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June 10, 2008



Have not had time to read this yet, but that won't stop me from commenting: I thought the Nathan Brown paper on the Hadas/M. B. defeat in Kuwait gave hope -- from an M. B. perspective -- that it might only be temporary, and that they would do better next time. Not necessarily great, but better.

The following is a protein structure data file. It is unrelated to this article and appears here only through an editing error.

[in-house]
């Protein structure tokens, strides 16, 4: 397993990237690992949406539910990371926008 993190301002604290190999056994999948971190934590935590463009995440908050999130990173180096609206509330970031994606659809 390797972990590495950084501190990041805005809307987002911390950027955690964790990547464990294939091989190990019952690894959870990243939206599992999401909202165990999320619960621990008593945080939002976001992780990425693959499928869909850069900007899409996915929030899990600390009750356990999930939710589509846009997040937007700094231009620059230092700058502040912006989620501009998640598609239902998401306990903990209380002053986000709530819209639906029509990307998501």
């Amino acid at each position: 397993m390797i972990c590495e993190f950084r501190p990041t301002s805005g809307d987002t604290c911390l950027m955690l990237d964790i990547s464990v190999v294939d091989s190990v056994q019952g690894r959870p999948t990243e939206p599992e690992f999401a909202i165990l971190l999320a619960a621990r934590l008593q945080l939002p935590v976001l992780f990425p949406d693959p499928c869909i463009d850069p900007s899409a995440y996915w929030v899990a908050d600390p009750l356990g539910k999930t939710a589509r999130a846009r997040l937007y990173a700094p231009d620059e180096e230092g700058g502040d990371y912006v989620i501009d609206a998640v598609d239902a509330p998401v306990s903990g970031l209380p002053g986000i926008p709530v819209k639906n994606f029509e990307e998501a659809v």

This, because Hadas has, unlike competing groups, laid a reasonably solid organizational groundwork, which remains a good base to stand on even if it somehow fell through this time. Their loss he seemed to attribute mostly to bad luck, the failure of crucial electoral alliances and, as it turned out, unrealistic hopes for the five-district system. I did get a feeling that he wasn't dealing enough with their ideological/political appeal (or lack thereof), or with the actual strengths/weaknesses of the competition, but even so, the Salafi bloc seems to have been quite dependent on the tribal base of many of their candidates. So from a "pure" ideological perspective, are they really as strong as the elections appear to show?

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